Trampoline into AWS

Amazon Web Services started up 10 years ago with the Simple Storage Service. To celebrate this QwikLABS’ on-demand computer labs were free for a whole month. At the time of writing there’s less than a week left, but still it might be useful to publish a curated list of labs.

Currently there are 92 labs available. There are several ways to explore them and the most appealing one is to only do the labs in a quest that will help you achieve a certain badge. That’s right, you can show off that you know how to click through a step-by-step online document instruction! You can even share your board of badges. It seems all this really means is that there’s a public URL people can view.

Another approach might be to work through levels. Labs come in three levels that hint and difficulty, time and complexity. In brief they are:

Introductory level – A short introduction into one service. Often it’s clicking through the same steps as the introductory video of a service, but with links and some theory to read through. Most labs at this level are free.
Fundamental level – Usually have the title “Working with …” these labs jump a little higher. Instead of just clicking around in the AWS console, you might have to use command line tools or some API. These will be provided, but you will need to login via SSH or Remote Desktop.
Expert level – Expect a slightly more complex lab with a combination of services. Often what you’ll learn here can be used as a reference point for real-world implementations. Consider this to usually be at the security level of AWS’ Developer guides and not production ready at all.

So those are the two main approaches you might take, quests or working through levels. Personally neither are appealing to me, although I did use quests to try and get lots of badges. That’s why I decided to list a few labs based on categories. I’ve already distributed this selection internally at my place of employment, but it might be useful for more general distribution.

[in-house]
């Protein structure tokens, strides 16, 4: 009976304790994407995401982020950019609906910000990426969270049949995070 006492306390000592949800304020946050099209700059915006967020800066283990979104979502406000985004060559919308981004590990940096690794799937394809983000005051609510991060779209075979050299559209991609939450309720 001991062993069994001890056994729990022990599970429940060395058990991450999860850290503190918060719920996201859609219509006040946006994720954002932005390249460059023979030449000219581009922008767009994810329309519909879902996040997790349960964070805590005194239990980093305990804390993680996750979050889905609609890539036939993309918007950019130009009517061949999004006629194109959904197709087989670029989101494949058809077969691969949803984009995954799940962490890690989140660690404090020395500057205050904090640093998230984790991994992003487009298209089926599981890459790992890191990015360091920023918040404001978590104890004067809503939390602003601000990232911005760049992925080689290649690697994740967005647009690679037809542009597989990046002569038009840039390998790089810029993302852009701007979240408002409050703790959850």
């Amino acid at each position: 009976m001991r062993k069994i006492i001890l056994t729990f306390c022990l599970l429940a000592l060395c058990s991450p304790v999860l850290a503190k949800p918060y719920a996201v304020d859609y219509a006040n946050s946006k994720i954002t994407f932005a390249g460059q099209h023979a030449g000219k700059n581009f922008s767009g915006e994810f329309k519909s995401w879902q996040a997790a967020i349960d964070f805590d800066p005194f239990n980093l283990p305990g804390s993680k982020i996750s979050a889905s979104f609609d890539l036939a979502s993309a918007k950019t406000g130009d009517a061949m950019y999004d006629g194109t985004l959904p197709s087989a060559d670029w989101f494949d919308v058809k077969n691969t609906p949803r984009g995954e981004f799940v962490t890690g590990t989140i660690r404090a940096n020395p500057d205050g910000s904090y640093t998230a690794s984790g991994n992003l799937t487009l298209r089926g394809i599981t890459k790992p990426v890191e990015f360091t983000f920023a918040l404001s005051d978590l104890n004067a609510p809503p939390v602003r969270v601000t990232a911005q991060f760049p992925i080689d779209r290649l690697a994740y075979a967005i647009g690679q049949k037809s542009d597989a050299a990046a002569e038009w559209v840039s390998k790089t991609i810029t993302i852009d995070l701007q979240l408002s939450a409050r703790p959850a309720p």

Amazon Web Services offers security and data protection in the cloud and can prove it.

For instance, it complies to the following sample of laws and regulations:

The infrastructure has certain certifications, examples include:

A full list of compliance is available, there’s just too much to list.However, depending on which service you’re using, you are still responsible for compliance and security of your application level, and perhaps even closer to the metal. The next few labs cover what I consider to be relevant topics on access and integration with Amazon Web Services.


Amazon offers lots of services. I made a selection of the ones I consider interesting building blocks for cloud-based applications.


Going through the individual services in labs get you a basic feeling of how they work, but it is more exciting to see them work together. The following labs are examples of combining different services in to functional applications.


DevOps, everybody has a definition and if you’re great at passing exams you can even become a AWS Certified DevOps person. The following two labs are very devops-ey and great starting points to explore more.

Aside from these lists, you could also do the reverse. Documentation at AWS often includes links to labs at QwikLABS.


QwikLABS’ Working with Amazon DynamoDB

Until the 31th of March 2016 all labs on QwikLABS are free, a nice opportunity to see how many badges I can get. My first try was the “Working with Amazon DynamoDB” course.

DynamoDB is a NoSQL database service that abstracts most of the setup, maintenance and scaling behind a less complex interface. Although there is a huge amount of documentation, there are few ways to get a good understanding of what DynamoDB can do without starting a project.